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Diabetes Foods and Nutritional Requirements For Diabetics

Diet plays an important role in managing diabetes. All diabetic patients should know what to eat and what to avoid. This article will help you know about the diabetes foods and nutritional requirements for diabetics.

Diabetes Foods

Foods that can be eaten as much as one wants - Green leafy vegetables, fruits except banana, lemon; clear soups, onion, salads, mint, spices, plain coffee or tea, skimmed and butter milk

Foods that can be eaten in moderation - Fats, meat, egg, cereals and pulses

Foods to be avoided - Simple sugars (glucose, syrup, sweets and honey), dried fruits, cake, fried foods, candy, alcohol and nuts

Nutritional Requirements for Diabetics

Carbohydrates - High carbohydrate and high fiber diet improve insulin binding and increase in monocyte insulin receptor binding. High carbohydrate diet is likely to elevate serum triglyceride levels (endogenous cholesterol). Hence carbohydrate is maintained to about 50% of total calories. Most carbohydrates should be in form of polysaccharides such as bread, cereals, beans, etc. Rapidly absorbed mono and disaccharides such as sweets, chocolates and sweetened drink should be avoided.

Proteins - A diet high in protein is good for the health of diabetics because it supplies the essential amino acids needed for tissue repair. Protein does not raise blood sugar during absorption as do carbohydrates and it does not supply as much calories as fat.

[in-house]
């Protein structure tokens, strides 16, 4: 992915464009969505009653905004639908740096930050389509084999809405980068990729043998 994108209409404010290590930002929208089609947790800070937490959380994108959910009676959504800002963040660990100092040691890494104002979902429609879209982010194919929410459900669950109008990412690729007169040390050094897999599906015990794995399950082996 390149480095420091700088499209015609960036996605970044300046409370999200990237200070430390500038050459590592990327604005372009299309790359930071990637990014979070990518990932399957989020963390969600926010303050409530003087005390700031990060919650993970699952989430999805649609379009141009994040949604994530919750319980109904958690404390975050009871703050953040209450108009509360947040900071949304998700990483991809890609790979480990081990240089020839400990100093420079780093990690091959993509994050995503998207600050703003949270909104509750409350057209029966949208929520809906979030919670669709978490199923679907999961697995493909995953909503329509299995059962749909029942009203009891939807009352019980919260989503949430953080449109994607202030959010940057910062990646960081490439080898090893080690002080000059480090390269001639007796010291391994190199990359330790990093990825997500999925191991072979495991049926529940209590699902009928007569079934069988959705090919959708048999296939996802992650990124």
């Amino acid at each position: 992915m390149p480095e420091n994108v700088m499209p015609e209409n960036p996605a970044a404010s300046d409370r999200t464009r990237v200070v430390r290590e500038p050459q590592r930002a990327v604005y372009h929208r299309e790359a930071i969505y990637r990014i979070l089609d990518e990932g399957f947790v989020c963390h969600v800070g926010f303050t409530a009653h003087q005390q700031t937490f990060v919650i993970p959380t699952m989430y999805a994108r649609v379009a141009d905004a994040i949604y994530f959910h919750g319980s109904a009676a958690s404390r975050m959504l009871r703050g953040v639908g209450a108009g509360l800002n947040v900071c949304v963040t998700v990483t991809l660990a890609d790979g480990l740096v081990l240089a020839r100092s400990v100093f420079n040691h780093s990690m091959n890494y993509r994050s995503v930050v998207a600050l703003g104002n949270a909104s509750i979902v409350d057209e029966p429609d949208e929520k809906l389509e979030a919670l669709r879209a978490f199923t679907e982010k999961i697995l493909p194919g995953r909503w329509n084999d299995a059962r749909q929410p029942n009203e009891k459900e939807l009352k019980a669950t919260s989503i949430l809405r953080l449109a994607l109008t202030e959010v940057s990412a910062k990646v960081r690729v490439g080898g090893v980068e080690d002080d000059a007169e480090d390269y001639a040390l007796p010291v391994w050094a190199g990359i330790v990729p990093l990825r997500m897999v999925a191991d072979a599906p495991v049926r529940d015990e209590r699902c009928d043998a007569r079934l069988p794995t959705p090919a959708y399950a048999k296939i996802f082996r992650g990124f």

In patients with NIDDM, consumption of protein along with carbohydrate will lower the blood glucose concentration due to amino acid stimulation of insulin secretion; this help to compensate for the defect in glucose mediated insulin secretion seen in so many of these patients. Protein also promotes satiety and helps both types of diabetic patients to adhere to the carbohydrate allowance.

Fats - Low fat diet increases insulin binding and also reduces LDL and VLDL levels and lowers the incidence of atherosclerosis which is more common in diabetics. Fat content in the diet should be 15-25% of total calories and higher in polyunsaturated fatty acids.

Dietary Fiber - Diets high in carbohydrate and fiber improve glucose metabolism without increasing insulin secretion. They lower fasting serum and peripheral insulin concentrations in response to oral glucose administration in both diabetic and non-diabetic individuals. Fenugreek seeds which contain high fiber are useful to diabetics.

Artificial Sweeteners - High content of sugar consumption is undesirable for diabetics and for obese individuals. Non-caloric and high intense sweeteners are available as sugar substitute. These sweeteners are as sweet as sucrose, have a pleasant taste, are colorless, odorless, readily soluble, stable, functional and economically feasible.

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